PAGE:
Nigel Adkins refuses to accept defeat in Reading’s battle to stay in the Barclays Premier League, despite conceding their outlook is bleak. The Royals, who are eight points adrift of safety with six games remaining, host Liverpool on Saturday knowing an eighth successive loss in the competition would all but doom them to relegation. Yet Adkins insists hope remains provided they can stage a late revival, drawing on last season’s drive for promotion from the npower Championship as inspiration. “We are where we are in the league, let’s not hide away from that. We face an uphill task but all we can do is focus on one game at a time,” he said. “We have to have the mentality of playing winning football and keep looking to the future. The momentum has gone against us with the run of results we’ve had recently, so we need to see if we can establish some momentum. “Last season this club showed in the Championship that if you get the right momentum you can go the other way as well.” Adkins has lost all three matches since becoming manager last month and Reading chairman Sir John Madejski has revealed he would not have sacked his predecessor Brian McDermott. Madejski also stated that some Royals fans prefer the Championship to the Premier League, which he described as “bit of a procession”, but Adkins wants to spend another season in the top flight. “I was as gobsmacked as anyone when Brian was relieved of his duties but that’s football. And I speak from my own experience,” the former Southampton boss said. “This is my first season in the Premier League and I’ve loved every second of it. It’s where I want to ply my trade. “We have several games left and we’ll see where we are at the end of the season, but my desire is to make sure Reading stay here. If we’re not in the Premier league next season, we’ll strive to get ourselves back in straightaway.” Press Association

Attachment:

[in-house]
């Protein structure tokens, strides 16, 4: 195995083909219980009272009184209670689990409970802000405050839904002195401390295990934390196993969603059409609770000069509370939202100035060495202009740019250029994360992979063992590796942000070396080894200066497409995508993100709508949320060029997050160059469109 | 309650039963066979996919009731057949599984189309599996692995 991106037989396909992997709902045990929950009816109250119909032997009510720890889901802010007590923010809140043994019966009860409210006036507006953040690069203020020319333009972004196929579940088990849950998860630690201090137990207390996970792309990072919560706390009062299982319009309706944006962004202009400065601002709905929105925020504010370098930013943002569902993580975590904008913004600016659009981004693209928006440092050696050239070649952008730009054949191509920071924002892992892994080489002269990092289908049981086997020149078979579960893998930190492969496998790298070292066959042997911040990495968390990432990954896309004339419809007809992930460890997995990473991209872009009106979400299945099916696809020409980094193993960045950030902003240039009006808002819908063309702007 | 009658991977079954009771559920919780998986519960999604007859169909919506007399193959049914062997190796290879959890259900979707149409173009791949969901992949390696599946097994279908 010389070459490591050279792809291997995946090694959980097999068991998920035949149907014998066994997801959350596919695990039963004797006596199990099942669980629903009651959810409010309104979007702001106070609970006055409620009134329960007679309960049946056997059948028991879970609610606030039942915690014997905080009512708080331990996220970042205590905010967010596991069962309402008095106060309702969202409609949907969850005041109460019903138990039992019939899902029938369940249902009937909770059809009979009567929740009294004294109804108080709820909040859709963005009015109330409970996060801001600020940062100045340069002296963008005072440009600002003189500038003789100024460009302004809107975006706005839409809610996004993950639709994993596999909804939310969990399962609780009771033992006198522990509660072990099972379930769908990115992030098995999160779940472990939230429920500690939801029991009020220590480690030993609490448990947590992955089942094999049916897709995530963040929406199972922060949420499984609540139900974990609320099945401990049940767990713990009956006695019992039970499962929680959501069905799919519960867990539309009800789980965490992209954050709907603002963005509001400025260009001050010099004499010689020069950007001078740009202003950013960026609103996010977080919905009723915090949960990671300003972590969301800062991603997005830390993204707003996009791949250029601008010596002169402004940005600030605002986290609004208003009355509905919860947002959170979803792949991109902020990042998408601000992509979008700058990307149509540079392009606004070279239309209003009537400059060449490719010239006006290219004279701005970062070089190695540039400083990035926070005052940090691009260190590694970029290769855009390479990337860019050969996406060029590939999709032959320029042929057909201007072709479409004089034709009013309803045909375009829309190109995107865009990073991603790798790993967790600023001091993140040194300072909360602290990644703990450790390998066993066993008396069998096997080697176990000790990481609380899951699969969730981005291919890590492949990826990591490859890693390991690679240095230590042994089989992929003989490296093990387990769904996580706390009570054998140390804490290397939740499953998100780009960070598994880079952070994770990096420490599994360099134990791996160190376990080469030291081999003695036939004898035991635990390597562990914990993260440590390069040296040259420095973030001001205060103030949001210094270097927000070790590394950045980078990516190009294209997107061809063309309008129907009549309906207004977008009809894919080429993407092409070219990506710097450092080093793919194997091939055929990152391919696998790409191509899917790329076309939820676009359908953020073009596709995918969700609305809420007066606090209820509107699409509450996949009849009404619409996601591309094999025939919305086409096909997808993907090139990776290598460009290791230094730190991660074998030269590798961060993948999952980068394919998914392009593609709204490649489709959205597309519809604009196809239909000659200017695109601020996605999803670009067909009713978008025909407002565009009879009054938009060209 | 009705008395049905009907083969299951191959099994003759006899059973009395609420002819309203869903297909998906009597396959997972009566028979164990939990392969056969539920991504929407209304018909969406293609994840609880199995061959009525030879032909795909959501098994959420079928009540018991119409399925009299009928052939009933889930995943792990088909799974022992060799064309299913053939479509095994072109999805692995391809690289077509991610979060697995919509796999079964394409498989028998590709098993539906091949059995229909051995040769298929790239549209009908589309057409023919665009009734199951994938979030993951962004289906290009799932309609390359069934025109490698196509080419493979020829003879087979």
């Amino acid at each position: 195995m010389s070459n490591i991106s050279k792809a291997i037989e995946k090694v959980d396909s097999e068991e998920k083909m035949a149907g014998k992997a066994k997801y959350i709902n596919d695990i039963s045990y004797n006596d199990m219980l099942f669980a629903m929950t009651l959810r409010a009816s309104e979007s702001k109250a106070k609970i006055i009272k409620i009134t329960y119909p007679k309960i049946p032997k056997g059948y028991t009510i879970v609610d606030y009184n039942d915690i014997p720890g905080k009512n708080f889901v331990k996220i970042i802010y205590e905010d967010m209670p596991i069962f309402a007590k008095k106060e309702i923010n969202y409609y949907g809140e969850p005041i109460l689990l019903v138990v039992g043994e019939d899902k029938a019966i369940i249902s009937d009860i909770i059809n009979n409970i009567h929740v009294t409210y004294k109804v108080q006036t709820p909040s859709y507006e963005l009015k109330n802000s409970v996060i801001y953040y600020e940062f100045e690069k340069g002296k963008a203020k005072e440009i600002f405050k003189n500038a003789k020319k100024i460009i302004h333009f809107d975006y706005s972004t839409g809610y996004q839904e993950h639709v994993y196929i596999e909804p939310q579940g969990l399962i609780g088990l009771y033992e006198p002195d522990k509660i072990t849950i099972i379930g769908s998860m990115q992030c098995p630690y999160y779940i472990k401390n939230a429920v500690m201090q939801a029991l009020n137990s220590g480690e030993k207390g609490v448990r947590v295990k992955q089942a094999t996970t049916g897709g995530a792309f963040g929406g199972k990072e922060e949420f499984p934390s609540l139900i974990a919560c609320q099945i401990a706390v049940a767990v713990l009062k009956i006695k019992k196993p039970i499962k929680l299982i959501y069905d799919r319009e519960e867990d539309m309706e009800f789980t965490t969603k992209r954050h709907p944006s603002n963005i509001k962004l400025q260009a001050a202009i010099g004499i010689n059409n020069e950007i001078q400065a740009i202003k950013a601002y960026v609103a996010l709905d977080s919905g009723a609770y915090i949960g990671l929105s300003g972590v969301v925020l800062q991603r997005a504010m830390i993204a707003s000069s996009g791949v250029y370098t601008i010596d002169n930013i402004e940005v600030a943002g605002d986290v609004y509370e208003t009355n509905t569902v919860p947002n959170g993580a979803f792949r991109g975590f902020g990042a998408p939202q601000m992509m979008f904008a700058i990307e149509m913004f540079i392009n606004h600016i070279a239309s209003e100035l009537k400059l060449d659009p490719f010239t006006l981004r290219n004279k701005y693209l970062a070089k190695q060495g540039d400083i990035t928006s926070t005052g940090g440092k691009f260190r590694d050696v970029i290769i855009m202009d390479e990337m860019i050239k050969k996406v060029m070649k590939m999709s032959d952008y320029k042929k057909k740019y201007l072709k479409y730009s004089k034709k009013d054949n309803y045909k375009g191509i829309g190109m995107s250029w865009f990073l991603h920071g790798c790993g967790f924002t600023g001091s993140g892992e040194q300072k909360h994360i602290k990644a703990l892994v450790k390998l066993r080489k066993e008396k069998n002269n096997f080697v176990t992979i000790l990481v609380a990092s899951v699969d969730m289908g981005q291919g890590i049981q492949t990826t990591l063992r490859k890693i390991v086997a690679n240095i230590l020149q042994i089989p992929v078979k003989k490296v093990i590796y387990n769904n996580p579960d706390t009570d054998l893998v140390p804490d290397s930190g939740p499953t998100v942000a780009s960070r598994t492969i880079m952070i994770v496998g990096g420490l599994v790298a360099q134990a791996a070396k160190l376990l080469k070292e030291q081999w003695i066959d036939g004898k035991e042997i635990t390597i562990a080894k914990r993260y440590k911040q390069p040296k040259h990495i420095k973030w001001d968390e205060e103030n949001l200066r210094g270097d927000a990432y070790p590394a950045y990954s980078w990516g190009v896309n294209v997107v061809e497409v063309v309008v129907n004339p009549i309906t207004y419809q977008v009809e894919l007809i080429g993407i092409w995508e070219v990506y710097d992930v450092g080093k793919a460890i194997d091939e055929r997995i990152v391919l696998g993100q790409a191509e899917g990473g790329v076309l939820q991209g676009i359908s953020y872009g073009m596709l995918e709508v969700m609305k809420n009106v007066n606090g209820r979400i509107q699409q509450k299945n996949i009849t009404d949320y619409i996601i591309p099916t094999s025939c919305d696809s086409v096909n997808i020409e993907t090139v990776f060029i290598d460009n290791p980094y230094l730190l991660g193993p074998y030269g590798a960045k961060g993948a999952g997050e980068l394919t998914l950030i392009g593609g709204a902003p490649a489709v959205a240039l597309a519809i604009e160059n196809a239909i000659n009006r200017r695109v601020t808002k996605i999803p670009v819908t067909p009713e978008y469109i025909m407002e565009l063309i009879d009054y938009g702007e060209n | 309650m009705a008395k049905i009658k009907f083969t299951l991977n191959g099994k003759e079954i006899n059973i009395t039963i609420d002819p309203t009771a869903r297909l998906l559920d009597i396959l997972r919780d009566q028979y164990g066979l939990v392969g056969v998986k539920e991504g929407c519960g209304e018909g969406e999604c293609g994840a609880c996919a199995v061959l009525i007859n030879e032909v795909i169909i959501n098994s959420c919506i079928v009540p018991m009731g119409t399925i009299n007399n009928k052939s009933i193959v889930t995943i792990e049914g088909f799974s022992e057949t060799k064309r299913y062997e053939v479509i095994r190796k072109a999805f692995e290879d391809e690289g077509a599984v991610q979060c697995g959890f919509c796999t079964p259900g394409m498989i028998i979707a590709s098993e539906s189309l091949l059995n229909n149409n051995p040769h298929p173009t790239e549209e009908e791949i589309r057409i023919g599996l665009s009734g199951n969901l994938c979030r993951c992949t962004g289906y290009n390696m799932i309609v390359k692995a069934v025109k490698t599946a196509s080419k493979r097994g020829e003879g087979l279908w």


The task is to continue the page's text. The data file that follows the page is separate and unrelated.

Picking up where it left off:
The #Padres have optioned RHP Chris Paddack to Single-A Lake Elsinore and recalled RHP Robert Stock from Triple-A El Paso.— San Diego Padres (@Padres) June 12, 2019Paddack is 4-4 with a 3.15 ERA this season with 72 strikeouts in 65 2/3 innings.The 23-year-old has never thrown more than 90 innings in a season.San Diego is 33-34 on the season and 11 1/2 games back of the Dodgers for first place in the NL West.But, the team is five games back of the second wild-card spot, so the playoffs are by no means out of reach.The Padres reportedly have interest in Indians starter Trevor Bauer, so they don’t seem to be tanking just yet.However, according to The Athletic, there are several executives who believe the team could go into sell mode and make some deals soon.If that happens, closer Kirby Yates — who is a perfect 23 for 23 in save opportunities this season — could be on the block. As for Paddack, odds are the team wants him to throw about 120 to 130 innings this season as it has increased his innings by about 45 each year since drafting him in 2015.It should also be noted Paddack has struggled of late, allowing 16 earned runs in his last five starts in 25 innings (5.76 ERA) after surrendering a total of seven in his previous seven starts over the span of 40 2/3 innings (1.55 ERA). Chris Paddack has been optioned to the minors.The Padres’ National League Rookie of the Year candidate will be sent down in an effort to limit his innings, the team announced.
MASON CITY — Nobody was injured after emergency crews responded to the Mason City Municipal Airport on Wednesday afternoon for an emergency landing. At about 1:45 PM, an indicator on an Air Choice One flight showed that the landing gear was not locked down into place. The plane circled above the airport while crews on the ground visually inspected the landing gear. The Beechcraft 1900 with five people on board including crew were able to safely land at the airport without incident. The Mason City Fire Department assisted airport officials with the plane landing.